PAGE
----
On a beautiful afternoon in Brooklyn, I sat down with Sarah Sakaan to talk about her upcoming show, Anna Asli Suriyah. She’s developing the piece with theater company Polybe + Seats, of which she is a member.
We sat on the roof of my office, Sarah brought a cheese plate, and I did something brand new for me, I recorded the interview, instead of being emaily about it. The result was more candid and conversational, and it made it easier to veer off track a little bit, which was great.
Sarah Sakaan is an actress and writer, and this is her first play. It began as a one-woman piece, which I saw a workshop presentation of at Brooklyn Winery a while back. For that version, Sarah had interviewed family members, asking them about Syria and about how they felt about the current conflict. Each person, despite the distance between their homes in America and their native country of Syria, was affected by the uprising, the violence, the uncertainty. In watching Sarah embody her sister, her father, her cousin, I could see the chaos in their hearts, the danger seeming so near.
The interviews are still the foundation of this iteration, and I’m glad they are. But they are joined by developmental work done by the actors in the show, led by Sarah, and director Jessica Brater. This kind of devising process is something that Polybe + Seats does exquisitely well, and I’m glad that I’ve had opportunity to work with them on some devised pieces in the past.
There are alot of things about Anna Asli Suriyah that I find fascinating, and they are all about Sarah. She is a very strong performer, a generous collaborator, and a thoughtful writer. She has a real, strong, connection to Syria and to America, and manages to integrate them both into her identity as an artist.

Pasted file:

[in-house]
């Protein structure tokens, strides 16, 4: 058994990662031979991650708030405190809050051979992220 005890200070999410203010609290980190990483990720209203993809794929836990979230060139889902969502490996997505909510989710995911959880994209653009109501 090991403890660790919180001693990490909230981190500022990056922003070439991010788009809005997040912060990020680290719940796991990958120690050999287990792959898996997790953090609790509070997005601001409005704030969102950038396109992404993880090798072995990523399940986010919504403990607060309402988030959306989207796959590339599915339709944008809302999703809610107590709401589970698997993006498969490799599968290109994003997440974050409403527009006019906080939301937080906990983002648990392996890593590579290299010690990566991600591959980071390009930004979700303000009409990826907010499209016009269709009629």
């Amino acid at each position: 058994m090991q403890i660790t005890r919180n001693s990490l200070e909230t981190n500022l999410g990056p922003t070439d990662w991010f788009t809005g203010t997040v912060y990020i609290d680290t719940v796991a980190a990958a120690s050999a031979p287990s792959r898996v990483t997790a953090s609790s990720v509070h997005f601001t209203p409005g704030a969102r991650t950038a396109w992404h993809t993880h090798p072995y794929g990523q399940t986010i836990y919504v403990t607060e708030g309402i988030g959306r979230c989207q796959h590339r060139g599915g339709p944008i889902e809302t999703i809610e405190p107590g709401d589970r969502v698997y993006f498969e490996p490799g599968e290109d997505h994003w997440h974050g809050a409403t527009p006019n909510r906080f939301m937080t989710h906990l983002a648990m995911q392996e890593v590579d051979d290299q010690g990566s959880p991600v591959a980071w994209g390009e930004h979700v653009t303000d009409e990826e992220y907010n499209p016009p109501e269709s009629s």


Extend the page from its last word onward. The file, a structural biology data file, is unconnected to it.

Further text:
The only place I’ve ever felt truly connected to is New York City, and now that we’ve moved so far from its center, that connection feels waning. As I age, I find myself having a small longing for New England, where I spent most of my youth. My great grandparents came from different countries in Europe, but I don’t feel anything more than a passing familiarity with those cultures, or perhaps a longing to identify with something that I feel, by ancestral rights, I should be able to identify with.
Sarah has a link to Syria and its culture. It’s a link that is part of her consciousness, and her emotional life. The link is not a decision, it’s a fact.
I set my laptop to record, we munched on cheese and crackers.
We started out by talking about how Sarah is forming the piece, turning the interviews into monologues, and Sarah told me she was not using her family’s real names.
Why aren’t you using the real names?
I’m not using their real names because they’re my family, and some of them may need to go back to Syria at some point. The reality is, there’s a dictator in power, and there’s a civil war taking place there, so if they need to go back there, who knows how the power is going to shake down. There’s an element of me protecting them.
Have you been to Syria?